Public Goods as a Screening Mechanism
Court decisions in the past twenty years such as Southern Burlington County NAACP v. Mount Laurel Associated, as well recent legislation, have made exclusionary zoning laws based on race illegal and have limited, at least in many states, the legality of exclusionary zoning based on income. While there may be a number of reasons for the use of exclusionary or fiscal zoning, an economic rationale suggested by Hamilton (1975) is that fiscal zoning, in the form of minimum housing standards, can reduce or eliminate the divergence between tax payments and the cost of providing public services that arise from financing local public services through property taxes. In the absence of fiscal zoning an inefficient and possibly undefined equilibrium mix of residents among localities may exist. Fiscal zoning, by effectively requiring a minimum value of any house in the community, will lead to a minimum property tax payment for every household, thereby eliminating the possibility that the cost of public services received families with lower housing consumption and presumably income exceed the tax payments to them. Here we demonstrate that in the absence of zoning, higher income households, to ensure that low income households do not enter their community, can either increase their public services or subsidize goods consumed by higher income households but not lower income households. These strategies will make the rich community less attractive to the poor leading them to leave the community, thereby reducing the subsidy paid by the rich and increasing their utility.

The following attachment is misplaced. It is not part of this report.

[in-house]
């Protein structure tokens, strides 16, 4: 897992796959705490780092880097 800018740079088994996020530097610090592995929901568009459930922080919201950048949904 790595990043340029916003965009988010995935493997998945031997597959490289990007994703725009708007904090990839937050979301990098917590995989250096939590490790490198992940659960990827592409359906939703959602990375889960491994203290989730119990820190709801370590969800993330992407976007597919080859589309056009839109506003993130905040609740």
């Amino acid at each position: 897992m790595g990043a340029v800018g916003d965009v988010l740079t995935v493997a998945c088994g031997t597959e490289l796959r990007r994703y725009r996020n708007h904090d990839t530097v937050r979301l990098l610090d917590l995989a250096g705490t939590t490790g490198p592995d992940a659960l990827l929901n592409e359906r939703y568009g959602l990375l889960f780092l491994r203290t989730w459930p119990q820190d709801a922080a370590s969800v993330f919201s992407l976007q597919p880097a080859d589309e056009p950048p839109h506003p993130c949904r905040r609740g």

|Date of creation:||04 Feb 1997|
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|Note:||Type of Document - Manuscript was created in Word for Windows; prepared on PC; to print on HP LaserJet 4P; pages: 23|
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- Westhoff, Frank, 1977. "Existence of equilibria in economies with a local public good," Journal of Economic Theory, Elsevier, vol. 14(1), pages 84-112, February.
- Epple, Dennis & Romer, Thomas, 1991. "Mobility and Redistribution," Journal of Political Economy, University of Chicago Press, vol. 99(4), pages 828-58, August.
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